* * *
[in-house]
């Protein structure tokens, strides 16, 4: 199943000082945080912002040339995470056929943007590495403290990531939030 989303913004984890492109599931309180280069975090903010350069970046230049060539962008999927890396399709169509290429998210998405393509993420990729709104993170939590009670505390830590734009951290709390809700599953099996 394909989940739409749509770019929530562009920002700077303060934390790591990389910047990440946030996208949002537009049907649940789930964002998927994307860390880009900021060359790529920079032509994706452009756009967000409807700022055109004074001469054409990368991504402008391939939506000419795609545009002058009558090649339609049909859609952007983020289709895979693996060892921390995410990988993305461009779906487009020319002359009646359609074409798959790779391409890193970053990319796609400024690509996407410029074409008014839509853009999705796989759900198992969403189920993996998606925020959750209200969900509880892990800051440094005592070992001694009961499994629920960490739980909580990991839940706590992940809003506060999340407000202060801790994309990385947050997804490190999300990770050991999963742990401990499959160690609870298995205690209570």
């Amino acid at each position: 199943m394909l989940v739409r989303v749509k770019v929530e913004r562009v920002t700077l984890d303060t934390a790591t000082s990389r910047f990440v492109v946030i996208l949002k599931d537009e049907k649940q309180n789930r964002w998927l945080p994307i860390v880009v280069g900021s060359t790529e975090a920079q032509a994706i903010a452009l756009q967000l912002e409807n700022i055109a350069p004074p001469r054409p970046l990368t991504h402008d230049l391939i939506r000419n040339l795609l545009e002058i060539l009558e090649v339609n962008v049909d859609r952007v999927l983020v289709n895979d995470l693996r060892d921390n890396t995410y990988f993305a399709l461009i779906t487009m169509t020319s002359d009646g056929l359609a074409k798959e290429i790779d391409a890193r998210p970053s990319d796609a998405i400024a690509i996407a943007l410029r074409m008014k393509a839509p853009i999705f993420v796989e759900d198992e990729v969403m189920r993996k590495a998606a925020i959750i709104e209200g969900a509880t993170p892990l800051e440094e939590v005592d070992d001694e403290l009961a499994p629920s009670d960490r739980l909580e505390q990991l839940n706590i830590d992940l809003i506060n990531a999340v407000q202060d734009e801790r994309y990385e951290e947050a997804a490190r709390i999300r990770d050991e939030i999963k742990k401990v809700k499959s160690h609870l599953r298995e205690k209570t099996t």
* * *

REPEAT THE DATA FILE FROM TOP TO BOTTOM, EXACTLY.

[in-house]
């Protein structure tokens, strides 16, 4: 199943000082945080912002040339995470056929943007590495403290990531939030 989303913004984890492109599931309180280069975090903010350069970046230049060539962008999927890396399709169509290429998210998405393509993420990729709104993170939590009670505390830590734009951290709390809700599953099996 394909989940739409749509770019929530562009920002700077303060934390790591990389910047990440946030996208949002537009049907649940789930964002998927994307860390880009900021060359790529920079032509994706452009756009967000409807700022055109004074001469054409990368991504402008391939939506000419795609545009002058009558090649339609049909859609952007983020289709895979693996060892921390995410990988993305461009779906487009020319002359009646359609074409798959790779391409890193970053990319796609400024690509996407410029074409008014839509853009999705796989759900198992969403189920993996998606925020959750209200969900509880892990800051440094005592070992001694009961499994629920960490739980909580990991839940706590992940809003506060999340407000202060801790994309990385947050997804490190999300990770050991999963742990401990499959160690609870298995205690209570």
């Amino acid at each position: 199943m394909l989940v739409r989303v749509k770019v929530e913004r562009v920002t700077l984890d303060t934390a790591t000082s990389r910047f990440v492109v946030i996208l949002k599931d537009e049907k649940q309180n789930r964002w998927l945080p994307i860390v880009v280069g900021s060359t790529e975090a920079q032509a994706i903010a452009l756009q967000l912002e409807n700022i055109a350069p004074p001469r054409p970046l990368t991504h402008d230049l391939i939506r000419n040339l795609l545009e002058i060539l009558e090649v339609n962008v049909d859609r952007v999927l983020v289709n895979d995470l693996r060892d921390n890396t995410y990988f993305a399709l461009i779906t487009m169509t020319s002359d009646g056929l359609a074409k798959e290429i790779d391409a890193r998210p970053s990319d796609a998405i400024a690509i996407a943007l410029r074409m008014k393509a839509p853009i999705f993420v796989e759900d198992e990729v969403m189920r993996k590495a998606a925020i959750i709104e209200g969900a509880t993170p892990l800051e440094e939590v005592d070992d001694e403290l009961a499994p629920s009670d960490r739980l909580e505390q990991l839940n706590i830590d992940l809003i506060n990531a999340v407000q202060d734009e801790r994309y990385e951290e947050a997804a490190r709390i999300r990770d050991e939030i999963k742990k401990v809700k499959s160690h609870l599953r298995e205690k209570t099996t």